The Evanston City Council voted Monday night to officially support two Illinois bills — one that introduces a tax on all calls to 9-1-1 and one that extends the temporary Illinois income tax hike.
The votes passed 7-2 and 6-3 respectively, with a few alderman voicing concerns that the Illinois state legislators could not be trusted to send the tax revenue to Evanston and that it is too early or inappropriate for the council to vote on supporting the bills.
“When we used to use our landlines for most of our phone calls, each one of those calls were taxed, and those taxes to came back to the City of Evanston to support our 911 services,” said Ald. Jane Grover (7th Ward). “What’s happened is we, like everyone else, are relying more and more on our cell phones, but there’s not an equivalent charge on our cell phone bills so we’ve lost that revenue.”
Grover said that the proposed state-level tax will be administered on all calls, landline and cellular and will redistribute the revenue back to the cities based on their usage.
However, Ald. Donald Wilson (4th Ward) voted against supporting the bill because he said for previous taxes the state has not followed through with their promise to return revenues.
“When the state collects a tax for anything, they can do whatever they want with it, they don’t have to give it back to us,” said Wilson. “I fear like this looks like this is us giving the state license to impose a tax as opposed to us having control over that. I don’t trust that the money’s going to end up here.”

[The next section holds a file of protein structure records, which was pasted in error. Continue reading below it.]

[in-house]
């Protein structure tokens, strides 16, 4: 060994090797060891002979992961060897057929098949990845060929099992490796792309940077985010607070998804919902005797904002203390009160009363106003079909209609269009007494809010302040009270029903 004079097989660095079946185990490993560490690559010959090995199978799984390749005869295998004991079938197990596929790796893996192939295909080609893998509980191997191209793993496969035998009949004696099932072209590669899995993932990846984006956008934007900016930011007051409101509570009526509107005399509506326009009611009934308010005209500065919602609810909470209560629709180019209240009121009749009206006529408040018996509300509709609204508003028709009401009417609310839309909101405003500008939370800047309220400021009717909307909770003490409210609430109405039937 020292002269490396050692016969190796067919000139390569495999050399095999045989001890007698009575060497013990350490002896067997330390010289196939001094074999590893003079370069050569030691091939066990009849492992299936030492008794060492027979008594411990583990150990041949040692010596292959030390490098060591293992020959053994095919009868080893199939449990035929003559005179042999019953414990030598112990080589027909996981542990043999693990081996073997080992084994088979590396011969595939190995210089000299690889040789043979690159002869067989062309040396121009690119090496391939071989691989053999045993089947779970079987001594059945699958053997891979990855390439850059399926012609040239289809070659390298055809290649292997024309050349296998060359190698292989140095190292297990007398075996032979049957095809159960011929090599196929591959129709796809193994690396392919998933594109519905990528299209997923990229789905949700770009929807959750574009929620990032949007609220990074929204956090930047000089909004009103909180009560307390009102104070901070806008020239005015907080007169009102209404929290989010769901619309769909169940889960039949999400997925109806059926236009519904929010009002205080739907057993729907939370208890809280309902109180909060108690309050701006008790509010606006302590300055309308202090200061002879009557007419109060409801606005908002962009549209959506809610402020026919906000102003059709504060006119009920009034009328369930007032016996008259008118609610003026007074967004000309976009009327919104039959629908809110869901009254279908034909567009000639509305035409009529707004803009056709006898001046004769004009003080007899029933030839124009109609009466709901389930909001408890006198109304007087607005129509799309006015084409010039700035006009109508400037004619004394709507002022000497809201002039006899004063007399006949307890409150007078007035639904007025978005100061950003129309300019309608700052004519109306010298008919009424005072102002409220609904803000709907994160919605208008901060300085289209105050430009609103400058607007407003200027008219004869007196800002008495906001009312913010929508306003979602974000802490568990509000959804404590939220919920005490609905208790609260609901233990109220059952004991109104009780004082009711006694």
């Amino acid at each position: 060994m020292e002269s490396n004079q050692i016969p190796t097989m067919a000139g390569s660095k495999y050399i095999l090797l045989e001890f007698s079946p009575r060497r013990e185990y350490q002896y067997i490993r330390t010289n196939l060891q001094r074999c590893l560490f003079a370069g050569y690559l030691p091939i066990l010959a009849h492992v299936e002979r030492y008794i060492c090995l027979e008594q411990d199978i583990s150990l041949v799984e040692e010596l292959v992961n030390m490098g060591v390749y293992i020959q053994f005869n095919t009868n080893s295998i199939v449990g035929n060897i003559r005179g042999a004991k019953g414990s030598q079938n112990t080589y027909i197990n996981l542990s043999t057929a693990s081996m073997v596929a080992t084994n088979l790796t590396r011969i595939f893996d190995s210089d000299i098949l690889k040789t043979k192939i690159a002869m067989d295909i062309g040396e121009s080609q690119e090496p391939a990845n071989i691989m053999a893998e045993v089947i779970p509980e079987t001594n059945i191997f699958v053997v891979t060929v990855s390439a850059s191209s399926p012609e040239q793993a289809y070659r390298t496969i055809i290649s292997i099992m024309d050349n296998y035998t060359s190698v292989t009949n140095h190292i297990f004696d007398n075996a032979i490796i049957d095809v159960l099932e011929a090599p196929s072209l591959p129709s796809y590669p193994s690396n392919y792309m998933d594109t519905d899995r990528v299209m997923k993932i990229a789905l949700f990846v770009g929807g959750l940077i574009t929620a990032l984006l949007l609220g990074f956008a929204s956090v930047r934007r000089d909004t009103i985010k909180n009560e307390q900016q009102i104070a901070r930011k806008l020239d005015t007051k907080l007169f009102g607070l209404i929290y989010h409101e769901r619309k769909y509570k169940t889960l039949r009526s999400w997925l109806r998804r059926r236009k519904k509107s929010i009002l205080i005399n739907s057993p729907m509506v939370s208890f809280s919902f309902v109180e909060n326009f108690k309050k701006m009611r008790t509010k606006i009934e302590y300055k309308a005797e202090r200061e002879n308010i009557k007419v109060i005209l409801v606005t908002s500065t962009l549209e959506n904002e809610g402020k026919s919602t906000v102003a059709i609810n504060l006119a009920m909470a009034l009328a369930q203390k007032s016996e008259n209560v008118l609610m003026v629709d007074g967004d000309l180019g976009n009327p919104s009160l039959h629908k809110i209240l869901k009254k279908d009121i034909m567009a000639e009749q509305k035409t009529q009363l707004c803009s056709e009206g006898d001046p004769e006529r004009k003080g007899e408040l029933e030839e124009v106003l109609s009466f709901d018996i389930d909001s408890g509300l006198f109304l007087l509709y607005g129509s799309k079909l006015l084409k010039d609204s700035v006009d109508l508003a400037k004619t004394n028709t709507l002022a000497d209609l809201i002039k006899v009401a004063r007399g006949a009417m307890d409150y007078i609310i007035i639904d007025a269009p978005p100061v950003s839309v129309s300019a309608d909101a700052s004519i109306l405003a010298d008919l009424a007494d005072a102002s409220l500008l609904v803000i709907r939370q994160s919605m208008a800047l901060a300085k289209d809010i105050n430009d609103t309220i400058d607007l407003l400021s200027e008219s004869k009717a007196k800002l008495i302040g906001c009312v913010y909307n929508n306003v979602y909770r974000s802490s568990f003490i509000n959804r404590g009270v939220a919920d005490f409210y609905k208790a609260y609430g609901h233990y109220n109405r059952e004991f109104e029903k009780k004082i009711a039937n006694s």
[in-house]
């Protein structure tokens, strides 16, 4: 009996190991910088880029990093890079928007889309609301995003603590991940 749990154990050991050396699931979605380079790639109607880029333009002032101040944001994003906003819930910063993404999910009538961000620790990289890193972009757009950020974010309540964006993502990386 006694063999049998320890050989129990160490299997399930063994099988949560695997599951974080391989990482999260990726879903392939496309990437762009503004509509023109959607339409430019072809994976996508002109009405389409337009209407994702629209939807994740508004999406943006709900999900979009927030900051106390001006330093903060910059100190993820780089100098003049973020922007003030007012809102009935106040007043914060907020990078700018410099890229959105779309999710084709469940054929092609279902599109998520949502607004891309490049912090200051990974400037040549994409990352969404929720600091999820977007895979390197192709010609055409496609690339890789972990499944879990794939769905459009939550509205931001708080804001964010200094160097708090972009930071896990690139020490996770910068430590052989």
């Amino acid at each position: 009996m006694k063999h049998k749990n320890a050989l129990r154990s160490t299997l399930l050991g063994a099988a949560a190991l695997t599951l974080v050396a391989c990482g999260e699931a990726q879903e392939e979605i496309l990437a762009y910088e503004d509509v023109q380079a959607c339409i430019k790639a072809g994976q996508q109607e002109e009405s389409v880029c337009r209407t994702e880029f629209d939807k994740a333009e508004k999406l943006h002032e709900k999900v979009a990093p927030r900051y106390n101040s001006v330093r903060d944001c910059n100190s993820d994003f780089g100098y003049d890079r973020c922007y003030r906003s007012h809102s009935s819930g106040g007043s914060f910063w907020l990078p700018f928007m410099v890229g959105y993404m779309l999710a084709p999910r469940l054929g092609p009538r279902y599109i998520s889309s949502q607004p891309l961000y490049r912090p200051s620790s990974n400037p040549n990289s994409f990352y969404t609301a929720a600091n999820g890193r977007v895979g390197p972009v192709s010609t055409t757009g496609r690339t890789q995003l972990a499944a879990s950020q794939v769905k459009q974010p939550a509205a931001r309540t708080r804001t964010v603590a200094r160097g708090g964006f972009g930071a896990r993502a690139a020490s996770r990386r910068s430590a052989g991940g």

But, the 9-1-1 lobby is strong enough, Ald. Ann Rainey (8th Ward) said, that Evanston does not have to worry about the revenues being diverted away from the city’s 9-1-1 services.
On the second vote to support extending the temporary state income tax hike however, Rainey was one of the three dissenting alderman, including Wilson and Ald. Judy Fiske (1st Ward).
“In some cases when we pass recommendations like this, we forget those it affects directly,” said Rainey, citing the income tax’s threshold at taking effect for those who make above about $20,000 a year. “Sometimes it’s a vicious cycle: you tax the very people who need the services that the tax is going to provide for.”
Mayor Elizabeth Tisdahl said she supports the extending the state income tax hike because if it does not pass, the city would lose two people from their Health Department.
Tisdahl said the council would continue to vote on whether or not it supports the bills as written drafts of the legislature become available.
At the beginning of the city council meeting, Deputy Chief of Police Joseph Wazny also gave a report on how the Evanston Animal Shelter is transitioning after the city voted on April 8 to end its partnership with the volunteer group Community Animal Rescue Effort (CARE).
Wazny said the shelter has had sufficient volunteer help throughout the transition, mostly from former CARE volunteers.
“It’s been going really well,” said Alisa Kaplan, a long-term volunteer at the shelter. “It’s just a group of us who have been involved for awhile with a good mix of new and existing volunteers.”
The shelter has already held two publicity events since CARE’s departure and will be having adoption events on May 10 and May 18, according to Wazny.
Northwestern students participating in NU Gives Back over the past weekend also helped the shelter transition by planting and gardening at the shelter and by replacing old brick mortar, Wazny said.
“The transition has been hard, but I think it’s gone as smoothly as it can,” said Fiske. “The volunteers have been great and the students from Northwestern have been wonderful, so thanks to everyone who’s spending their time at the shelter.”